LA beta tests first website redesign in 14 years that looks just like the one done 14 years ago

Government Technology reports that Los Angeles is beta testing a new website, the first major redesign in 14 years, but a cursory review of the homepage leaves me wondering why the city spent $100,000 on a usability expert to get essentially the same site it’s had since 1998.

Nearly every element of the current site is retained on the new one in either the same location or slightly re-arranged. Arguably, elements of the current version are much more helpful, such as direct links to connect with LA Mayor Antonio Villaraigosa.

One noted “major change” is a dynamic sidebar, updated every seven days, that generates information based on the city’s call center activity. According to GT, LA’s web services manager says, “If for example, there are high winds and then are a lot of calls about trees that are down, we might see that as one of the top requested services.”

In a real-time world, seven days is too late. The winds have come and gone and so should this redesign.

Overview of similarities to the current website and beta version:

  • Same 3-column layout
  • Same logo location
  • Same search location
  • Same navigation design treatment (and close to same taxonomy)
  • Same “highlights” box and location
  • Same mayor box (moved from left to right sidebar)
  • Same council box (moved from left to right sidebar)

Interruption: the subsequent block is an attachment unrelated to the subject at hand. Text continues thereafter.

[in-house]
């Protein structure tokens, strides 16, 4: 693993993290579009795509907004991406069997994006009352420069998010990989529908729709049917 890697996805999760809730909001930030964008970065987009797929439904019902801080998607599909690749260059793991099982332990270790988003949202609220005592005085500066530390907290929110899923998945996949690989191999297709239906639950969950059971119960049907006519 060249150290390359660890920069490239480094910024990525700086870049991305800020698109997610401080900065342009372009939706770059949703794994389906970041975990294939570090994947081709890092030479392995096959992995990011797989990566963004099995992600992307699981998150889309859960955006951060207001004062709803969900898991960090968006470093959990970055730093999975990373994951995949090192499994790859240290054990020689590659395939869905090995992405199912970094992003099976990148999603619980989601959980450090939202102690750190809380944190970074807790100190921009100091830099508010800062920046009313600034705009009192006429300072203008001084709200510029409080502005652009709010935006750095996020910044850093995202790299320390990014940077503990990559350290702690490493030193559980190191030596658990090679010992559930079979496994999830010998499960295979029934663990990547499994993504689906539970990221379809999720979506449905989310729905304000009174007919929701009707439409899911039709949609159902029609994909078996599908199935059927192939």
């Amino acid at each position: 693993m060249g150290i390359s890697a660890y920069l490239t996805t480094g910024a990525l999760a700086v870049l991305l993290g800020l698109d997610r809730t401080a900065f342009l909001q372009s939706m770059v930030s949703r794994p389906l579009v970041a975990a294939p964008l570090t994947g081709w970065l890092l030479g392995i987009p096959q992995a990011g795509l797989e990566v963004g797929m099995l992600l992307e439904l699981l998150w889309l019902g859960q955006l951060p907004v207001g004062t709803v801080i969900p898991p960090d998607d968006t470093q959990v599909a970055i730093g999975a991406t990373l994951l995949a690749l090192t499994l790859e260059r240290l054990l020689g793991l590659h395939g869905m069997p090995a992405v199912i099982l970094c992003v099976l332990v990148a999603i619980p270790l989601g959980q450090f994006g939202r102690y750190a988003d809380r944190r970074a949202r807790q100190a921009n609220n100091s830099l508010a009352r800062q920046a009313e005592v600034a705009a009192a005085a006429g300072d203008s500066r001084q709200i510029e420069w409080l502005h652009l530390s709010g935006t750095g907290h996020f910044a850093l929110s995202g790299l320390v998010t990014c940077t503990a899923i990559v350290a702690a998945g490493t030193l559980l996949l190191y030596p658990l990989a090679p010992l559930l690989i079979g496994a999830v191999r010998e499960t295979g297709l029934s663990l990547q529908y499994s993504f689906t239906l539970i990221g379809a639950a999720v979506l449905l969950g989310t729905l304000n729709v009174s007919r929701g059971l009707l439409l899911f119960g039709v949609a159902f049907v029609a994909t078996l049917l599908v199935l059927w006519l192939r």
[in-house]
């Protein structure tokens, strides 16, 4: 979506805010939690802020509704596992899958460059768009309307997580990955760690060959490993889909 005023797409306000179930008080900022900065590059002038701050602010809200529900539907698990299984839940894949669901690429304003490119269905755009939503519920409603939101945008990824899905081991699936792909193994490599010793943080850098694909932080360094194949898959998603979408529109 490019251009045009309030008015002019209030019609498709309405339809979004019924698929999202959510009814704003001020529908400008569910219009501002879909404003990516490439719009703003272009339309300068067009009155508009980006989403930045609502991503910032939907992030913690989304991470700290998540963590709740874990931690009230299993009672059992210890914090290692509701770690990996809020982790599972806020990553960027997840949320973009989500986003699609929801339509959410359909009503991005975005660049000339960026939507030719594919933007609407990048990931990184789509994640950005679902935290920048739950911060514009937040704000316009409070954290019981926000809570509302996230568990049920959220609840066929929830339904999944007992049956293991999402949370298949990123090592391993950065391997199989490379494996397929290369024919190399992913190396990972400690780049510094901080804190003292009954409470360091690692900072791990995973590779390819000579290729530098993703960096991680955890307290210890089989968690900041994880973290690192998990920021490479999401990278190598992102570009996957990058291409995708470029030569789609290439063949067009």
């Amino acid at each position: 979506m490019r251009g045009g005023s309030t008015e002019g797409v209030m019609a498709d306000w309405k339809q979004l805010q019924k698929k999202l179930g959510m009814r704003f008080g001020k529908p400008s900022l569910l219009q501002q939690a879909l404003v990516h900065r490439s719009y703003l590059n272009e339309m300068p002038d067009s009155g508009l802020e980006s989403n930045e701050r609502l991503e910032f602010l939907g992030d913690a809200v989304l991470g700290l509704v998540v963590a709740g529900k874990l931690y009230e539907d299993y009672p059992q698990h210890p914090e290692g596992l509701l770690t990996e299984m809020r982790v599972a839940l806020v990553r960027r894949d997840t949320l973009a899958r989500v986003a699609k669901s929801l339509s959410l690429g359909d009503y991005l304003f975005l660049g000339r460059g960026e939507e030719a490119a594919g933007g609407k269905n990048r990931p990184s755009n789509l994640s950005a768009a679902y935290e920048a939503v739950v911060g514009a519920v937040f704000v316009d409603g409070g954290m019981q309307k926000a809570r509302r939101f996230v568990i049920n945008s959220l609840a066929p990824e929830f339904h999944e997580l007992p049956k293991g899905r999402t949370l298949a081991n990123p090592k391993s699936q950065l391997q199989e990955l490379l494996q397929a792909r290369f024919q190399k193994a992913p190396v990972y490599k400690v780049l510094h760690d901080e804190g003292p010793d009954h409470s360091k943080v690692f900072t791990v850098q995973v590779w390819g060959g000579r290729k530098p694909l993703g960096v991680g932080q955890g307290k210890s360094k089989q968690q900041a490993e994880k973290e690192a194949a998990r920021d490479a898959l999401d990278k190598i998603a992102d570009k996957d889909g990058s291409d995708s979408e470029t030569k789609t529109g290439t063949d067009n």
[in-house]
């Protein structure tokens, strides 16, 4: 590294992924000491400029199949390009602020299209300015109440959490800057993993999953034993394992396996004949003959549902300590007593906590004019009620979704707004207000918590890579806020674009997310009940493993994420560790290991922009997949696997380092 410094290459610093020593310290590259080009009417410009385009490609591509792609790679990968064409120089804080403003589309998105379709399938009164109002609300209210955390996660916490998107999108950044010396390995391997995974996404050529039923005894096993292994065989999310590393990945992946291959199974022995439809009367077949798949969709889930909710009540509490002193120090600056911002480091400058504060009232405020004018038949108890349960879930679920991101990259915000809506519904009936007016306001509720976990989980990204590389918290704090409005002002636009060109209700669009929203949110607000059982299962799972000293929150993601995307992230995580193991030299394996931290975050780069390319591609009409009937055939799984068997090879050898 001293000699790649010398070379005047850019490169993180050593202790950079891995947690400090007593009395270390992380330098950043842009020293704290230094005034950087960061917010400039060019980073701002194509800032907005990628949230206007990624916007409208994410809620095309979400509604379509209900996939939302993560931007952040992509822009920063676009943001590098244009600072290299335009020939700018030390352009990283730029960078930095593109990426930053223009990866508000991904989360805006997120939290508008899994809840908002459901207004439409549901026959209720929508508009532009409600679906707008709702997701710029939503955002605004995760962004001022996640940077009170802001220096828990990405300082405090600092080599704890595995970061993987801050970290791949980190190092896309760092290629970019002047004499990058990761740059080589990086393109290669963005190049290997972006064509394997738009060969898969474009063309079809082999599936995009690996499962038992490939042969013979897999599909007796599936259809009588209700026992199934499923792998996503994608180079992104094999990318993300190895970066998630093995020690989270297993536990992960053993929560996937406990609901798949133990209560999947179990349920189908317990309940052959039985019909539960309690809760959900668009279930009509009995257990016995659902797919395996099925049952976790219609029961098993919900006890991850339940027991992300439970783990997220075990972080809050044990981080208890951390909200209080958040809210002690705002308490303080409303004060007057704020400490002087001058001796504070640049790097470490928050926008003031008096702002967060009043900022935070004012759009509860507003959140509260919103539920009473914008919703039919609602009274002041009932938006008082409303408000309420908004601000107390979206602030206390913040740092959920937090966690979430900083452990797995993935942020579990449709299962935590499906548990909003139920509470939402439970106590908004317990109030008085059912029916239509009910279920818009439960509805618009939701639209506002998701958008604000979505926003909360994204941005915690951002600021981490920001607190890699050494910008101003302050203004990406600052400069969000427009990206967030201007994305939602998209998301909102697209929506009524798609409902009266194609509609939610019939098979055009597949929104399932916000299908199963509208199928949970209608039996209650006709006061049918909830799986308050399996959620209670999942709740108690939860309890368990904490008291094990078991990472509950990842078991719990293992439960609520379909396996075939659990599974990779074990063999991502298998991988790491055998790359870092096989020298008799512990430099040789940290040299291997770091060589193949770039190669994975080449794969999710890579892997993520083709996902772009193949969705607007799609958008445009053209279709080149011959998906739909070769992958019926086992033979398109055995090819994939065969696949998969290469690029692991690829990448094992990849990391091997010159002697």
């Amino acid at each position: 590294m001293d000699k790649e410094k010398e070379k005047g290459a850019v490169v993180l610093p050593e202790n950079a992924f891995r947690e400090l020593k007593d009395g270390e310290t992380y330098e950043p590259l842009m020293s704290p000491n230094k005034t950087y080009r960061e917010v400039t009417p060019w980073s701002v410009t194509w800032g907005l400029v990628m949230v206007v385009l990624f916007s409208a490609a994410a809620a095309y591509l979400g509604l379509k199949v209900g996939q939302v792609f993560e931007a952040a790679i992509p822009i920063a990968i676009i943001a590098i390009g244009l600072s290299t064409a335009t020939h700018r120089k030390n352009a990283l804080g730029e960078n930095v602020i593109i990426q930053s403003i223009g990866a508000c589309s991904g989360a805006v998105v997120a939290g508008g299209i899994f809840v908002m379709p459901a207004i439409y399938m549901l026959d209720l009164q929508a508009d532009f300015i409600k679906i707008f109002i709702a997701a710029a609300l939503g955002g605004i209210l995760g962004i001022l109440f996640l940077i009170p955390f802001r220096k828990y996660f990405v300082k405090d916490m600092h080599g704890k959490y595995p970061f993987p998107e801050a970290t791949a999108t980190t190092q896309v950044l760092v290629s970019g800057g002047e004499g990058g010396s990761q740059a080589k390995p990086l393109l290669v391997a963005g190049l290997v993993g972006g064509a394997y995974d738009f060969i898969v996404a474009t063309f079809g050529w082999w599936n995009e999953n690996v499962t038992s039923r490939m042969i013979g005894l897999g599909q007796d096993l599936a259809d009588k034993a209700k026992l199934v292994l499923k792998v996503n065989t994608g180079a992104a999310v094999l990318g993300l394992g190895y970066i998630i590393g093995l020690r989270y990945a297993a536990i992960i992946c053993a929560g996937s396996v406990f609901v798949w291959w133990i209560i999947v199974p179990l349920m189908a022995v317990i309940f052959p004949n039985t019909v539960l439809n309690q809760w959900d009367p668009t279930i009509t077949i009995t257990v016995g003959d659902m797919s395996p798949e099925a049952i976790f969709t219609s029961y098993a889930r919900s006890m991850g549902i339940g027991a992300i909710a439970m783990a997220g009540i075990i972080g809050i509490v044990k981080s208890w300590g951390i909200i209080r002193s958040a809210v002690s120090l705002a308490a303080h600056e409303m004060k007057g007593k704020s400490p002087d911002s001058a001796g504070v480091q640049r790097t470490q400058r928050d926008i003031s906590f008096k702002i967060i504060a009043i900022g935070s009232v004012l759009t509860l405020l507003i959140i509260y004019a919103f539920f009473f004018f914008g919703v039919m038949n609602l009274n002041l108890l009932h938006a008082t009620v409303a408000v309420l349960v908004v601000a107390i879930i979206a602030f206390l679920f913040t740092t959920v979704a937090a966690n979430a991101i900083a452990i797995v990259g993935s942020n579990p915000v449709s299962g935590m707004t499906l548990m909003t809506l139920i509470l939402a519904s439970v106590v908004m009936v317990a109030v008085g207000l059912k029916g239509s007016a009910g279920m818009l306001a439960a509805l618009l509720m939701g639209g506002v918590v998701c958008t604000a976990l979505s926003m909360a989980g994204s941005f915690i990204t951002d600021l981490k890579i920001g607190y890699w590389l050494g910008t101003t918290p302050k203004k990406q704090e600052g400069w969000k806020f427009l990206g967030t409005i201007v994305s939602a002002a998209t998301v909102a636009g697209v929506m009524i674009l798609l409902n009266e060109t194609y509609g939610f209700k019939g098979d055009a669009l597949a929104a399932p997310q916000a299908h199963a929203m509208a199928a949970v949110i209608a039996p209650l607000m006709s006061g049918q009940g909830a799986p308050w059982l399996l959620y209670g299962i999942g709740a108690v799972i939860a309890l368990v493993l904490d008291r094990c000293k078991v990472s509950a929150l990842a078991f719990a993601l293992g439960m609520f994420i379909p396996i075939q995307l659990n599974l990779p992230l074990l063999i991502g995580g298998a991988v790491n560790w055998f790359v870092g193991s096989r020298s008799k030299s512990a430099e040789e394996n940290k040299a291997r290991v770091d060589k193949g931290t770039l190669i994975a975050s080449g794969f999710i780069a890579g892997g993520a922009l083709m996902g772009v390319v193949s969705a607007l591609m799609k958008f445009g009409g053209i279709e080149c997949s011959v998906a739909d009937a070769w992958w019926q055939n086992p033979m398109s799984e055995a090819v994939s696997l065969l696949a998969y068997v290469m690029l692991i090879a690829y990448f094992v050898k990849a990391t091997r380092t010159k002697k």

• Same neighborhood resources box and location
  • Same 311 box and vertical location (and font!)
  • Same quick links dropdown boxes
  • Same adopt a pet box and location

And that’s just the homepage.

LA needs to start from scratch, follow New York City’s approach to engaging the city’s designer and developer communities and deliver a website made for citizens living in 2012. Taxpayers deserve better.

Click images to expand visual comparison with noted similarities:


Simplified alternative perspective:


About Luke Fretwell

Luke Fretwell is the founder of GovFresh, co-founder/CEO of ProudCity and co-host of the podcast, The Government We Need. Connect with him on Twitter and LinkedIn or email at

2 Responses

  1. Random guess  – could there be differences in accessibility you don’t see? For example, I have a good friend who is blind & uses a screen reader. Because she reads my blog, I make an effort to have alternate  text for all photos. (I SHOULD do that anyway, but the fact that I have a personal friend who would be inconvenienced makes me more conscientious.)  That takes me time and someone just reading my blog would not see that effort.  A lot of that kind of redesign might make it more universally usable while not obvious to the average person.

  2. Sarah

    Actually, if LA wanted to do better, they’d do like Seattle—and run a usability study with Knowledge As Power. Our usability study, and 79 page report, was implemented by Seattle’s amazing web team, leading to becoming the best municipal website in America for 2011.


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